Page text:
My Oulu: Do not forget your friend, reminds Sami Luukela in his column
Sami Luukela is a student activist and studies communications in Oulu. In his column he reflects on loneliness during the pandemic and its consequences.
We still live in an exceptional situation due to the coronavirus pandemic and it seems to be getting worse here in the Oulu region as well.
However, we have certainly all learned something new during the pandemic and made observations about ourselves and the world around us. We have noticed the most important things in our lives and found others that have been surprisingly easy to give up. However, many things have changed without us wanting to.
One of my biggest concerns is how little people seem to be meeting each other and how much loneliness has grown. After the particularly tight lockdown period, it felt like people were still staying home even when the strictest restrictions were lifted.
Getting someone to join you for a lunch became difficult, not to mention finding a friend for going to the movies or other hobbies, for example. Everyday matters are not discussed with colleagues during remote work, and, due to the decrease in hobby activity, daily contacts and social interactions for the elderly and young people in particular have been reduced alarmingly.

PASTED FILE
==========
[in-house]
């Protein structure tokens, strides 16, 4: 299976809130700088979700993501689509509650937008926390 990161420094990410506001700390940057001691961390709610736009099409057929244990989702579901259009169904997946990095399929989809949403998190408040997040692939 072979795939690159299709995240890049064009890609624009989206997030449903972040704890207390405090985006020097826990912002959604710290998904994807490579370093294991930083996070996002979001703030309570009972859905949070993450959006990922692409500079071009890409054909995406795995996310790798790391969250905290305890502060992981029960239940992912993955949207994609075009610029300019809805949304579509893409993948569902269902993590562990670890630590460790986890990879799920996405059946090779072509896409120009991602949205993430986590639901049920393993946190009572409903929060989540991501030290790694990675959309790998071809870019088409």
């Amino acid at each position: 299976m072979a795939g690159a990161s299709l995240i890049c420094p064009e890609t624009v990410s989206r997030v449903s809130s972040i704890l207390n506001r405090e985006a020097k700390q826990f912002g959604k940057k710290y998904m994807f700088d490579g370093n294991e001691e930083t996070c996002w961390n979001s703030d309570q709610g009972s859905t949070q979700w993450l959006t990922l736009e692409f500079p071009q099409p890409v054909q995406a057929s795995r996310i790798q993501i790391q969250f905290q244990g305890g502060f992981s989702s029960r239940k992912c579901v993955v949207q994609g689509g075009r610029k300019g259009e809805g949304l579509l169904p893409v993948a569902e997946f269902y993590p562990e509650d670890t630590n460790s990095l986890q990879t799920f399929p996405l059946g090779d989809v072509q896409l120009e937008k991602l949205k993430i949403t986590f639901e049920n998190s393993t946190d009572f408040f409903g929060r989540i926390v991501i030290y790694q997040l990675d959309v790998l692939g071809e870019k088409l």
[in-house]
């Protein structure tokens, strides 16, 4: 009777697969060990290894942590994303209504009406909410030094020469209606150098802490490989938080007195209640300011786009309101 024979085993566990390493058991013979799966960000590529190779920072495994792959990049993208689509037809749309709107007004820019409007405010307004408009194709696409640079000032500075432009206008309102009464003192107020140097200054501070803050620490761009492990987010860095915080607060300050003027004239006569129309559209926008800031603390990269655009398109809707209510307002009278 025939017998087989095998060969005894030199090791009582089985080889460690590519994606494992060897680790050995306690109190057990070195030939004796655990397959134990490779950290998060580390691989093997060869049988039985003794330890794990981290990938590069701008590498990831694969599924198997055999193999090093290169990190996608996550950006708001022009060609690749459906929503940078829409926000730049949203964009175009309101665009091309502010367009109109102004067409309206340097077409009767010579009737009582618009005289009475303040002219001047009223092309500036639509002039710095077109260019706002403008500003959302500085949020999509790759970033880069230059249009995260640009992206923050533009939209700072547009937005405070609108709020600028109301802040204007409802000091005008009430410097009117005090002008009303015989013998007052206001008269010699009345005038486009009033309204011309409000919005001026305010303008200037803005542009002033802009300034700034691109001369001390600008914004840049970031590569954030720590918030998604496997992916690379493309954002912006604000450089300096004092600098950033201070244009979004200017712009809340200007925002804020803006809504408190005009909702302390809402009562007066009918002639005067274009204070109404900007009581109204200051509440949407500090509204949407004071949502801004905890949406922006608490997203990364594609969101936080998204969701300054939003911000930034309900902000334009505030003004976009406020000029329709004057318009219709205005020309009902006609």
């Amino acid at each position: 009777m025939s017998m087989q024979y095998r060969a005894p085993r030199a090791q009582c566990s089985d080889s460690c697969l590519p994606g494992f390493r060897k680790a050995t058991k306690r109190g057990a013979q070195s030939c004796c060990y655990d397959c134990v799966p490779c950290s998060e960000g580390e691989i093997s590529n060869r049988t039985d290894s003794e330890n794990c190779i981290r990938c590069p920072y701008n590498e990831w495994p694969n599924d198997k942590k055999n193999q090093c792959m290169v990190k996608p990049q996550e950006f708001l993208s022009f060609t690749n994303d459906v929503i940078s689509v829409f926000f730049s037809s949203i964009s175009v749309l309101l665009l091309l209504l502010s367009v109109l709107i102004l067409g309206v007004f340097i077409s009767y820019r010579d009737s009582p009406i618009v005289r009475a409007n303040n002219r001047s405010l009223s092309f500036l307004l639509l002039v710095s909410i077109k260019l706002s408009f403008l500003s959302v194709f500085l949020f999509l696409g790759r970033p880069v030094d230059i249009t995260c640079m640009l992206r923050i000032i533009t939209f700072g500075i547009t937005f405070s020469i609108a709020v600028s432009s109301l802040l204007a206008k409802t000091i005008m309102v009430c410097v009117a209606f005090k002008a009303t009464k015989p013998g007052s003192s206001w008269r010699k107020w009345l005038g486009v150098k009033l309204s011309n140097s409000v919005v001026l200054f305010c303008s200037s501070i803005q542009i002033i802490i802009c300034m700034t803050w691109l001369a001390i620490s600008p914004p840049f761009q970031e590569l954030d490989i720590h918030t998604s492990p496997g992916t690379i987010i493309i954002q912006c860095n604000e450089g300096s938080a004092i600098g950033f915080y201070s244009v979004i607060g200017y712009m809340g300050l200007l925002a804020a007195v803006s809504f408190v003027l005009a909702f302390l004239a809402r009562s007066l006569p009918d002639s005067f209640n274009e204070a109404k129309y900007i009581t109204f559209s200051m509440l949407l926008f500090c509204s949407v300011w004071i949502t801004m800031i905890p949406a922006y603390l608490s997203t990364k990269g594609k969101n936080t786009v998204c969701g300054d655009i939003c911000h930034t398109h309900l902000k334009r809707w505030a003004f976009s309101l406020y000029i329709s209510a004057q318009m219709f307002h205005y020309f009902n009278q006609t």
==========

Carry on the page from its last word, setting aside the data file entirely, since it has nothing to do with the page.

I strongly believe I am not the only one who has experienced much more loneliness during the pandemic than before it. I am afraid that loneliness and exclusion have remained secondary concerns in the treatment of the pandemic, and we will not see the real damage of this until years to come. Loneliness has a holistic effect on a person’s mental health and a major impact on our self-esteem.
There are a lot of expectations and norms associated with Christmas and the media is constantly creating a picture of Christmas as a celebration of joy and being together, even though there are a lot of people for whom this time is the loneliest period of the year.
During Christmas, and especially during long holiday periods, the feeling of loneliness becomes significantly more common. It gives lonely people a lot of anxiety and a feeling of seclusion long in advance.
The darkest time of the year itself increases the number of contacts with mental health services, but the time since the beginning of the coronavirus pandemic has increased the demand even further. In particular, contacts on helplines have increased and more resources are really needed.
While responsibility is still required, I am sure friends could meet each other safely in this situation, as well. In addition to the increase in loneliness, the reduction in contacts with other people can have another significant consequence.
Finns are already widely known around the world for their somewhat anti-social nature, and the stereotype may become even more truthful if people still stay home for a long time to come.